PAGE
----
I really love my country It’s like a beautiful nature. Blue sky, green land. We have a lot of good history. I’m really proud of telling other people. Also people are very nice I just think. They’re very polite. They like to welcome people. They very easily get friends with others. Even people who don’t speak English or other language very easily become friends using sign language. Mongolian people are very friendly, sociable, and open. At first they are very quiet, but when they become closer, we are very talkative. My observation, when I lived in US, there are many people from countries there: Morocco, Korea, Japan, and Russia. In the class there were two Mongolian students except me. We were very fast at learning quick. The teacher said we are quick. Even my friends who don’t have skills for cooking got hired at the restaurant for cooking. Mongolians get very used to learning things. We need to do this, we need to try, very brave.

I think Mongolians are very good at directions, we always know where south is, north is, west is, east is. And we’re good at predicting the weather because of our ancestry. They look at the sky at night and know that tomorrow will be warm or windy or blizzard. This way they can herd the cattles like very well. If the sun goes down and the red color comes up, then tomorrow will be very warm. Using nature, nature things, we can predict weather.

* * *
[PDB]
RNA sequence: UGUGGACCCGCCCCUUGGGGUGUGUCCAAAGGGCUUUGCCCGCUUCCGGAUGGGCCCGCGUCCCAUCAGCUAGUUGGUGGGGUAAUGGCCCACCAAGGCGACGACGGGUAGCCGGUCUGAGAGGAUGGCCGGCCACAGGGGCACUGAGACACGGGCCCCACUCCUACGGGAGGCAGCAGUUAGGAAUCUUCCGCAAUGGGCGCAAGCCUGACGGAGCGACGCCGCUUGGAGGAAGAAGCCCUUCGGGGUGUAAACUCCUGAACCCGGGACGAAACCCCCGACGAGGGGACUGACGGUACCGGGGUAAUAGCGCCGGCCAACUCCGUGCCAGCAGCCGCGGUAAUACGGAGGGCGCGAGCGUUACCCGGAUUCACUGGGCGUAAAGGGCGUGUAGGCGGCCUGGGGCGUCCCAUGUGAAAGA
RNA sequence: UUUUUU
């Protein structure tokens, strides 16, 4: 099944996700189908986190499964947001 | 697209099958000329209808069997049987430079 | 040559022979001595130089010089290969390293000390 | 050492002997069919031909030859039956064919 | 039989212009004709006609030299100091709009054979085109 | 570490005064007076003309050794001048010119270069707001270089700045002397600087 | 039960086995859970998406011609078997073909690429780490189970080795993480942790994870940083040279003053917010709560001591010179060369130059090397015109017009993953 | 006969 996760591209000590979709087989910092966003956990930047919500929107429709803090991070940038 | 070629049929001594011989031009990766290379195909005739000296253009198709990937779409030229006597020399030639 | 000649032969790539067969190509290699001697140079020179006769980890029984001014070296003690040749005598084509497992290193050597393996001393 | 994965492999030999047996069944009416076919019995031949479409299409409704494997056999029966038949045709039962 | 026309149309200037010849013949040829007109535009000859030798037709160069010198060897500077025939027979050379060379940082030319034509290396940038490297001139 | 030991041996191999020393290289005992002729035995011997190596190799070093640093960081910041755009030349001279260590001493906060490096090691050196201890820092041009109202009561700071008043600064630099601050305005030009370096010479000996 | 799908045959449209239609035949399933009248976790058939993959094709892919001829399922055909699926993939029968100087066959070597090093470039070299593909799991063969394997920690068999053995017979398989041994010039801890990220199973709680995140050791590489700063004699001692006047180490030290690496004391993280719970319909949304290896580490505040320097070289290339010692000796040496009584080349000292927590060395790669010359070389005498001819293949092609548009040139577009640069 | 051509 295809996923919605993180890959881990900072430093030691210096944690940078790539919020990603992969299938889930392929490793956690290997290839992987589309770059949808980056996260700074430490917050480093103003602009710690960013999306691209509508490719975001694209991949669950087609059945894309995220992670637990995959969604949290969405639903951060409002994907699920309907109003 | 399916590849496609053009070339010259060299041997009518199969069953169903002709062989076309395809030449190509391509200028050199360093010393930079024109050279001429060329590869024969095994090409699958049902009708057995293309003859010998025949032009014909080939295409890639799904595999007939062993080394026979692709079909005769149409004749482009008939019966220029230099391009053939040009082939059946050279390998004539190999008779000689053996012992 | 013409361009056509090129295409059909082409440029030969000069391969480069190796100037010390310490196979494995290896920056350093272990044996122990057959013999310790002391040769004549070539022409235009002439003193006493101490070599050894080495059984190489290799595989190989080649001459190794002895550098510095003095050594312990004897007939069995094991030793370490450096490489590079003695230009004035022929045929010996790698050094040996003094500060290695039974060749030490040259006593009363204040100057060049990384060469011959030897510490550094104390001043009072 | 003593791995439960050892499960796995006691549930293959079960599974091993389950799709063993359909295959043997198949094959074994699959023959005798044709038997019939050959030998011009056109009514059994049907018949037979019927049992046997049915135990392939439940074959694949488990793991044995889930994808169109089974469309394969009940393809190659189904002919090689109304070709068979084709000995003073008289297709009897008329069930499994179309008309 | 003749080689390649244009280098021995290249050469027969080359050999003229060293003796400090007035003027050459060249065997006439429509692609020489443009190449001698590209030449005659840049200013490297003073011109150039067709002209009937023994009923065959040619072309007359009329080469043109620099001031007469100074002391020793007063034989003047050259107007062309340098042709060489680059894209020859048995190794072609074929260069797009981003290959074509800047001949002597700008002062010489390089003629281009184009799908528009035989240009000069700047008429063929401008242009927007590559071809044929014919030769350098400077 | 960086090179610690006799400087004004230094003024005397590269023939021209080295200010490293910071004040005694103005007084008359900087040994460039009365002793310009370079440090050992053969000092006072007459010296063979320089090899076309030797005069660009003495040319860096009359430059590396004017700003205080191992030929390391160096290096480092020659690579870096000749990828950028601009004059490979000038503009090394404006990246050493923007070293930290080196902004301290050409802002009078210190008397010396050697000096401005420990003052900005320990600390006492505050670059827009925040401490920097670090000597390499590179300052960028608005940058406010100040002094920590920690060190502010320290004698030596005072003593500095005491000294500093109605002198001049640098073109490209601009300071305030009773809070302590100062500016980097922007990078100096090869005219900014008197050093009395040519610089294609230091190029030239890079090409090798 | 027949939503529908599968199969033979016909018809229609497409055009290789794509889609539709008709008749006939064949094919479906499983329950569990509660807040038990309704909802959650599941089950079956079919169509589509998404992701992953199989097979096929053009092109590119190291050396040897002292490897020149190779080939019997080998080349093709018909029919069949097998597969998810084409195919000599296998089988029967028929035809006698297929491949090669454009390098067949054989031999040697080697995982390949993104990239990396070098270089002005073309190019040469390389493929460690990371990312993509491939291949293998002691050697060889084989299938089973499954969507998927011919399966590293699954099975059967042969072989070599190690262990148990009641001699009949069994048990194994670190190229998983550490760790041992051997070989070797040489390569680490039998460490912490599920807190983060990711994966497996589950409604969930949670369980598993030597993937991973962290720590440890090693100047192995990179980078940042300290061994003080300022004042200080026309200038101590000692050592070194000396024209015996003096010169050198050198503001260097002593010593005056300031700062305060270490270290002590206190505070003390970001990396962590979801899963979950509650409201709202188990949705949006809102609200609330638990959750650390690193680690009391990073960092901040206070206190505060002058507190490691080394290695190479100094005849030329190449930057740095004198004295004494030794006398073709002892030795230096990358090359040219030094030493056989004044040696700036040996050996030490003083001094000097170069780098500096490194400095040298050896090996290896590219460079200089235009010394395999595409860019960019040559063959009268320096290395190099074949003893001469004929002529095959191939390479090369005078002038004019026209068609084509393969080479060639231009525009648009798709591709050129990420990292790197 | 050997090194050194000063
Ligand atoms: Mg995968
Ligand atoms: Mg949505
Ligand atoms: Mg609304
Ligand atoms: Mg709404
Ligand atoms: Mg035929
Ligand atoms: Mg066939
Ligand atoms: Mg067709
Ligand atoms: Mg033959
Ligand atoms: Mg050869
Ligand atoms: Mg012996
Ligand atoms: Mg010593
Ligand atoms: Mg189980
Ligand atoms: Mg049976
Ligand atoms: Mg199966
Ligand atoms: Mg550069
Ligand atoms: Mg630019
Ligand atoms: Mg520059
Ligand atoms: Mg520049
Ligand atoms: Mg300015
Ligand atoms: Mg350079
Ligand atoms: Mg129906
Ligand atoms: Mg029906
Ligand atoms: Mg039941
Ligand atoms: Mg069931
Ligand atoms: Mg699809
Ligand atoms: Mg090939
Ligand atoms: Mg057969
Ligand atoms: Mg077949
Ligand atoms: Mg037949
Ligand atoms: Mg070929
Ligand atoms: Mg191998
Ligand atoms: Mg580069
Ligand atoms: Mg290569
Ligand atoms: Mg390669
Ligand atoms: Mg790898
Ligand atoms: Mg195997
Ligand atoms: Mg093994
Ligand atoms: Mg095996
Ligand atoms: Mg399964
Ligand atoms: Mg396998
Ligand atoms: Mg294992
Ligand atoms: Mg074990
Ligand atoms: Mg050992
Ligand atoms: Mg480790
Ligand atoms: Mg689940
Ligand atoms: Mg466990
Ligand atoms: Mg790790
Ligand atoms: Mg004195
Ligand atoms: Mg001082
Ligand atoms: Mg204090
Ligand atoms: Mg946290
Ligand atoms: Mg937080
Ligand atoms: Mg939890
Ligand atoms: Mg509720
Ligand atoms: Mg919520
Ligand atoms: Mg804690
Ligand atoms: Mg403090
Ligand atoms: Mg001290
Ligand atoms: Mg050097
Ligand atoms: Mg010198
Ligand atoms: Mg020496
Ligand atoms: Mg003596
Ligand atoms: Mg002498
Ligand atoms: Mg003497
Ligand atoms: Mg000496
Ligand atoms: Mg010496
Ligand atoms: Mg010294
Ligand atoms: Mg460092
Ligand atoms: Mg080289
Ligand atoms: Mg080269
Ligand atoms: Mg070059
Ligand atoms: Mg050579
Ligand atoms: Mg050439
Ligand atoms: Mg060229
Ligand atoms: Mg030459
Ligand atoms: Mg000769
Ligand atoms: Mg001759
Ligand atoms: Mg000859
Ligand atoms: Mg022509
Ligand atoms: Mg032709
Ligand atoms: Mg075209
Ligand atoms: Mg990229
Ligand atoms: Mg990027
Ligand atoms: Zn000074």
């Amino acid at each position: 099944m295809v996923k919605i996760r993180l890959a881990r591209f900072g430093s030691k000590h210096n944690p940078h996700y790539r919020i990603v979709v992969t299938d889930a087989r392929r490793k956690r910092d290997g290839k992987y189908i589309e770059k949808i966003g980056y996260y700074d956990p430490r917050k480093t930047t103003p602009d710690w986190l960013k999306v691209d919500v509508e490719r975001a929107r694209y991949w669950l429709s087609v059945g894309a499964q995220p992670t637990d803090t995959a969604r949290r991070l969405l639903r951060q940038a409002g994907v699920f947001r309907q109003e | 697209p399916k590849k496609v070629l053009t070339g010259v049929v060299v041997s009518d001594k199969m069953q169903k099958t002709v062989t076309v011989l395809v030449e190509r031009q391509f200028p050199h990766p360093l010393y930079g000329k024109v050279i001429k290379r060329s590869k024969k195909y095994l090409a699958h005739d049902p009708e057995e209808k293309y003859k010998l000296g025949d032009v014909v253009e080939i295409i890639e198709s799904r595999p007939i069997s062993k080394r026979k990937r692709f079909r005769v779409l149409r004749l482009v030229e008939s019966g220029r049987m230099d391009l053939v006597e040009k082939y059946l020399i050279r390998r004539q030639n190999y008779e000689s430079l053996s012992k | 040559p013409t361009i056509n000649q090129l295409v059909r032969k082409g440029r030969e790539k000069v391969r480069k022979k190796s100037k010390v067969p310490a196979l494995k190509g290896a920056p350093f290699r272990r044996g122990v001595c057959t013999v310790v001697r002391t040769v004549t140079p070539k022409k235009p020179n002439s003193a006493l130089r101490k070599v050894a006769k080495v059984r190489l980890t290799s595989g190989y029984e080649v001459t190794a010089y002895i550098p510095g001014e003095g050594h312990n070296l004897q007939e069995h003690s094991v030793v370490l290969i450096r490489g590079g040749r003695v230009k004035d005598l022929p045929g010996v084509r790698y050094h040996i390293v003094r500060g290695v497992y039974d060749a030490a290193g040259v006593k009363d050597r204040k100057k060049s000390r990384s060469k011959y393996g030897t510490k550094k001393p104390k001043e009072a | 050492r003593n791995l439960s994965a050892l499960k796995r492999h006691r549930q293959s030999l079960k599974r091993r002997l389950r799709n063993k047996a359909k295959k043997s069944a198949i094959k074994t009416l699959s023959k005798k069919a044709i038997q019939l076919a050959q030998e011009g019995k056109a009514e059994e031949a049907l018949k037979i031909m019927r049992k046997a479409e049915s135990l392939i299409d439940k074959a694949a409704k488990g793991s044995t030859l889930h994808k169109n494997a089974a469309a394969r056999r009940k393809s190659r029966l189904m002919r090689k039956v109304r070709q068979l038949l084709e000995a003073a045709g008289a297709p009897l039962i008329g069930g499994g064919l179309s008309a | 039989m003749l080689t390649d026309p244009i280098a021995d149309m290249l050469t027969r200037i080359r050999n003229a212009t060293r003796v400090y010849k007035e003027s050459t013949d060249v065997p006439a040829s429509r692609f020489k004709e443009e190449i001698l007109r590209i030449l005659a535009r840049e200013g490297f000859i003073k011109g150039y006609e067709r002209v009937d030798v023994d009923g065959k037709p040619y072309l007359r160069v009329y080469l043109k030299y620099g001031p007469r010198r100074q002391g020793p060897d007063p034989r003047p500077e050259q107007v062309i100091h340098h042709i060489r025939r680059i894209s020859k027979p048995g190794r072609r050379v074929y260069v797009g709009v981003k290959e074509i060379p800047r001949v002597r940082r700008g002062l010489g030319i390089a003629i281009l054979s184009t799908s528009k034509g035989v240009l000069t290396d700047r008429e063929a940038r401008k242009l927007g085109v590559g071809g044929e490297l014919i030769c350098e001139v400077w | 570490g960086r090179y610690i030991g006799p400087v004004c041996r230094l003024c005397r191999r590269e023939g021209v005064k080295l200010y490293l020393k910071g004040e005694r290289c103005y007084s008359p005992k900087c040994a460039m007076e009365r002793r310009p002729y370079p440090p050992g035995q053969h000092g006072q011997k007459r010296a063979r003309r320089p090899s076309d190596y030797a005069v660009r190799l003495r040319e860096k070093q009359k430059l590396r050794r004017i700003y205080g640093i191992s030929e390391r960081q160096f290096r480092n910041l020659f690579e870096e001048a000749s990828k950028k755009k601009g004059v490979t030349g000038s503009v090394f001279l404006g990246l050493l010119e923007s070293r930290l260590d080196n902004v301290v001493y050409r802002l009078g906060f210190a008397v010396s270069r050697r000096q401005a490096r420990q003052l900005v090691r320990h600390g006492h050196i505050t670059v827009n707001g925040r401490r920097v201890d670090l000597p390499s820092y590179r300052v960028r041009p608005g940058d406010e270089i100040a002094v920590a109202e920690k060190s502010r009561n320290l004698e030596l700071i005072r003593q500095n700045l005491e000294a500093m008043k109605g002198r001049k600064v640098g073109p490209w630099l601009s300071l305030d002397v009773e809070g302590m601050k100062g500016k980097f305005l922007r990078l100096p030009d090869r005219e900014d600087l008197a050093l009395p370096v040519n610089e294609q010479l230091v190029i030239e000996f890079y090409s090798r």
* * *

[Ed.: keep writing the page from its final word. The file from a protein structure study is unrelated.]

1. What are your goals and dreams for the future?

Now I am 39. I really want to learn new things. Now even I have 4 children, I am already 39. I really want to study abroad. I want to study Masters in US. But in order to do that, I need to prepare. A lot of things. So maybe someday I hope my dream will come true. I think I worked for a while, now I need a break, refresh, and earn new skill. I have some experience of course but still, it’s never late to study. I want to help also others, young people to become and have good dreams. It’s not like, I like to say, “stop dreaming, start doing”. People who want to study abroad, I can help. Also myself. I have children. My daughter is 12th grade. My dream is to help them, profession, good skills, study well, as a mother, to get their education, in US or other countries. I also want to build a school that all classes are taught in English.

2 Replies to “Battsetseg Goitiiz”

  1. Wow! What a great smart lady! I hope she can get her MS degree in the States. Also, she and her husband seem to be role models for the future generation. Hats off!


Leave a Reply

Fill in your details below or click an icon to log in: Logo

You are commenting using your account. Log Out /  Change )

Twitter picture

You are commenting using your Twitter account. Log Out /  Change )

Facebook photo

You are commenting using your Facebook account. Log Out /  Change )

Connecting to %s

%d bloggers like this: